IT in Manufacturing


The digital twin explained

August 2020 IT in Manufacturing

Among numerous emerging technologies in the process industries today, the digital twin is one of the most powerful and disruptive because it constitutes a rich look at the past, present and future of an asset. Digital twin is a new way of describing certain characteristics of technologies, some of which aren’t new, but for which there are a lot of exciting new innovations. As a result, the concept is rapidly evolving – as are perceptions – and so understandably there are a lot of sceptics.

The digital twin defined

A digital twin is a virtual, digital copy of a device, system, or process that accurately mimics actual performance in real time, is executable, can be manipulated, and allows a better future to be developed. The “allows a better future to be developed” part is absolutely critical and should not be overlooked. It means a digital twin has to be predictive in nature and constitute an advanced analytical and decision support tool. It is not just a system of record, where model number, serial number, manufacturer, maintenance history, etc. are captured. Instead, digital twins draw on data from these types of sources to create comprehensive situational awareness of the here and now, off of which robust forward predictions can be made.

In engineering, these sources might include, for example, engineering information systems, data warehouses or document management systems. As capital projects transition from engineering into operations, it is critical that models created from these sources continue to be leveraged, as well as be augmented by other sources in operations, such as hard and soft sensors. In this way, the digital twin consumes data from multiple sources to tell a richer story – past, present and future – about the asset throughout its lifecycle. The digital twin enables the transfer of ‘designed intelligence’ from the engineering phases of capital projects into ‘applied intelligence’ to be leveraged in operations. In doing so, it allows project developers and operators to optimise the total cost and ownership value of the models that draw on these various data sources.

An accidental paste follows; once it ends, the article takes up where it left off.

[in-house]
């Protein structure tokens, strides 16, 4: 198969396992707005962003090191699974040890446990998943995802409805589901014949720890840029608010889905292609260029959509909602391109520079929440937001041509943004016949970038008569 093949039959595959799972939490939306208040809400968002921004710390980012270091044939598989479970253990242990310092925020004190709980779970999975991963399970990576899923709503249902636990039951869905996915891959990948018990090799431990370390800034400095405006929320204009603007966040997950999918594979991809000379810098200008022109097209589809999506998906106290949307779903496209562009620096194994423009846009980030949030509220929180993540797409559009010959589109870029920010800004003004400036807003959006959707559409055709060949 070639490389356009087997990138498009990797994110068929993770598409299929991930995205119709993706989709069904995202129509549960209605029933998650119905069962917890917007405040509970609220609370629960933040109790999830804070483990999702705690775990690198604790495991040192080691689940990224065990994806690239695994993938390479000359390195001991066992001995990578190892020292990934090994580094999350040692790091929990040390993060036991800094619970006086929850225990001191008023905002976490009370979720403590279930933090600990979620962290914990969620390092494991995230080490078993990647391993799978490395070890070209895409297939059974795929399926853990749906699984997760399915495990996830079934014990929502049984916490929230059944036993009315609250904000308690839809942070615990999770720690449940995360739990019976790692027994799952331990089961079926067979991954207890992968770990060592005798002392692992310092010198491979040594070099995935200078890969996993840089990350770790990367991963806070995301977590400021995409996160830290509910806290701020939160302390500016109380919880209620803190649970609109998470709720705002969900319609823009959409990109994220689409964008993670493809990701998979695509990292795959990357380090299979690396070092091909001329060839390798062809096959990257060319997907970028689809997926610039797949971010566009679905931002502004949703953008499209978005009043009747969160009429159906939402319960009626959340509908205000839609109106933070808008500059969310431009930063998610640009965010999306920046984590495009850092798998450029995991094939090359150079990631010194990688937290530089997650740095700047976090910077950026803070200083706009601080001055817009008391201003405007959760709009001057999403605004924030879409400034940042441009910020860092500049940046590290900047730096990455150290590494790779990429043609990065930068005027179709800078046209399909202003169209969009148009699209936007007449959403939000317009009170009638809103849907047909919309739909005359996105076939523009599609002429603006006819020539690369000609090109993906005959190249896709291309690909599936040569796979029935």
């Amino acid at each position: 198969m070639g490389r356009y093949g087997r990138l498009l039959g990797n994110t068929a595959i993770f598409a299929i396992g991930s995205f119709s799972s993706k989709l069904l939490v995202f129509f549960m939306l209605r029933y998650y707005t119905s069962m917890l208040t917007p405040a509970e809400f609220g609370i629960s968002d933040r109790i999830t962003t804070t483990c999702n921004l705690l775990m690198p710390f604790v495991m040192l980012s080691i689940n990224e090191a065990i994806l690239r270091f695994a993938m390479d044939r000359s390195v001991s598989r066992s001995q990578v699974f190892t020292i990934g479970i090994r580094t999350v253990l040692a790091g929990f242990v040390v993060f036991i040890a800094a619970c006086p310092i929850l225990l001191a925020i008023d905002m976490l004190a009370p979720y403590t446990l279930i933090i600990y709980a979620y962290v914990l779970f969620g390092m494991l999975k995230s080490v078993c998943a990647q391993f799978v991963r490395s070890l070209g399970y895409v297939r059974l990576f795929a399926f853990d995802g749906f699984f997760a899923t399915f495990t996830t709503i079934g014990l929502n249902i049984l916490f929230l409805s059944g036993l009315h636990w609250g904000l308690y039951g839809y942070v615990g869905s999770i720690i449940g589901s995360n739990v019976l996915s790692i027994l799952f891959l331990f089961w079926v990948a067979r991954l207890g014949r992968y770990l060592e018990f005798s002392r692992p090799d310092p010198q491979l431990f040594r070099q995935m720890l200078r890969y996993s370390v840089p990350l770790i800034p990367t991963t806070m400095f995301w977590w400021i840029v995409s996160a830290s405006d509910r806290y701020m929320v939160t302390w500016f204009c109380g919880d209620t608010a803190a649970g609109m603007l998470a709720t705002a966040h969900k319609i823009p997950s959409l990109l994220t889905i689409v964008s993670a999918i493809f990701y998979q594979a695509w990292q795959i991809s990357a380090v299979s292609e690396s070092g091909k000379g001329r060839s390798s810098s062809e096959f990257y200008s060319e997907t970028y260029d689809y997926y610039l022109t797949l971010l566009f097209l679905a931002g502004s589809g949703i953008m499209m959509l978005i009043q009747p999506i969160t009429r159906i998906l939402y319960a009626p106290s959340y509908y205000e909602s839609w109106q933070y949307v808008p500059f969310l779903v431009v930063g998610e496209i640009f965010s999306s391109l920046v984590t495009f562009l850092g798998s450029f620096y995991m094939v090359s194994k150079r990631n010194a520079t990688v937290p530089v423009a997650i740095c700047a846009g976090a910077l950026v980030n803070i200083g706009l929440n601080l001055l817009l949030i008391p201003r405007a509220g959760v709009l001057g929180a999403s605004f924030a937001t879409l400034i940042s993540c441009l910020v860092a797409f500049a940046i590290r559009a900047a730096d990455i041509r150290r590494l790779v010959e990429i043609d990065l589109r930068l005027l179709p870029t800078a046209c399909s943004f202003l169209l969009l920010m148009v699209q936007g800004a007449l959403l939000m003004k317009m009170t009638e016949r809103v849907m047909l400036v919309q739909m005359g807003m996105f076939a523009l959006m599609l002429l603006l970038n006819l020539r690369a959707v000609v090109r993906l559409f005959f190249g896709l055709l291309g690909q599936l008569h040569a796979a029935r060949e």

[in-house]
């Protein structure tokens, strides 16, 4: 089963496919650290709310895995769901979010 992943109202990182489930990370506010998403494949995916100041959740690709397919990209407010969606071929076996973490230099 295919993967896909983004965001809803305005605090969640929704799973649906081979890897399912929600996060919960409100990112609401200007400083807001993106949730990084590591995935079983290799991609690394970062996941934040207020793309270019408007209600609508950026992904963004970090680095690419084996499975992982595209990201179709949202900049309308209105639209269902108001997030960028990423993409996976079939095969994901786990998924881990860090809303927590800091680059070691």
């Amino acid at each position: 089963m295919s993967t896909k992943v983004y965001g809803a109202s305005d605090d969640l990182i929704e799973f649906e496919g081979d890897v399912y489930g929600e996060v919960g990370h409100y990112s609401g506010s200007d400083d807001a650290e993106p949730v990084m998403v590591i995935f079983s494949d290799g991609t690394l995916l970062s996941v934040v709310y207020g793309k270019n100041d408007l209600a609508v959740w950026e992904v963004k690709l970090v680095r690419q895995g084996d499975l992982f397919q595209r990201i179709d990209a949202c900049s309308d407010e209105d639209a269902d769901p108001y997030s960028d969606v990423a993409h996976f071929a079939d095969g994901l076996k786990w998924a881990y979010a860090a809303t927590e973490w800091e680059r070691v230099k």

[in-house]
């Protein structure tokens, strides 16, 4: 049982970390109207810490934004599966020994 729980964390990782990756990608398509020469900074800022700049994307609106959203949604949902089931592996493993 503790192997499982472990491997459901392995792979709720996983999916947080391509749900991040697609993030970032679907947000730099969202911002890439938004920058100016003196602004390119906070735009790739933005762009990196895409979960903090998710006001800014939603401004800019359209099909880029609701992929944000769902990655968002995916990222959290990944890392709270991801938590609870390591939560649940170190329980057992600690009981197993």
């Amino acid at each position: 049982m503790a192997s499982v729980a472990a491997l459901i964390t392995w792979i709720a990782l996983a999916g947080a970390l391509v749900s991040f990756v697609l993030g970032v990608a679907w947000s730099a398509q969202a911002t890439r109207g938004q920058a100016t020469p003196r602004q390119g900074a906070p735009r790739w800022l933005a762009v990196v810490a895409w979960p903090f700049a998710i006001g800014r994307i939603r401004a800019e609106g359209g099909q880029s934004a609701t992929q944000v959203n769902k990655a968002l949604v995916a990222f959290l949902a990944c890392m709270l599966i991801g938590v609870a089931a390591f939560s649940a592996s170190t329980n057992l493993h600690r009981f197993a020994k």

For these reasons, ideally the digital twin starts being created during the initial study to evaluate the feasibility of the asset and validate the licensor’s work. It is then used and further developed during the design, construction and commissioning of the asset. It facilitates the optimum design of the asset and the training of the staff who will operate the asset. It works in the present, mirroring the actual asset in simulated mode, but with full knowledge of its historical performance and accurate understanding of its future potential.

Understandably, many people think of a digital twin as a 3D CAD model. This is probably because it is more easily visualised and quite tangible. This is fair, however, the scope of the digital twin is expanding rapidly. By extending beyond the 3D CAD model to incorporate engineering and operating data, the digital twin is able to represent increasingly greater dimensions of the asset or business in terms of past, present and future. As a result, the digital twin concept is encapsulating a broader set of dynamic but intangible interactions occurring within/around the physical asset, such as fluid flow, heat and material balances, yield and energy inputs/outputs, thermodynamics, human operator behaviours, etc. These interactions are critical for asset performance management and maintaining facilities within optimum integrity operating windows for safety, reliability and profitability reasons.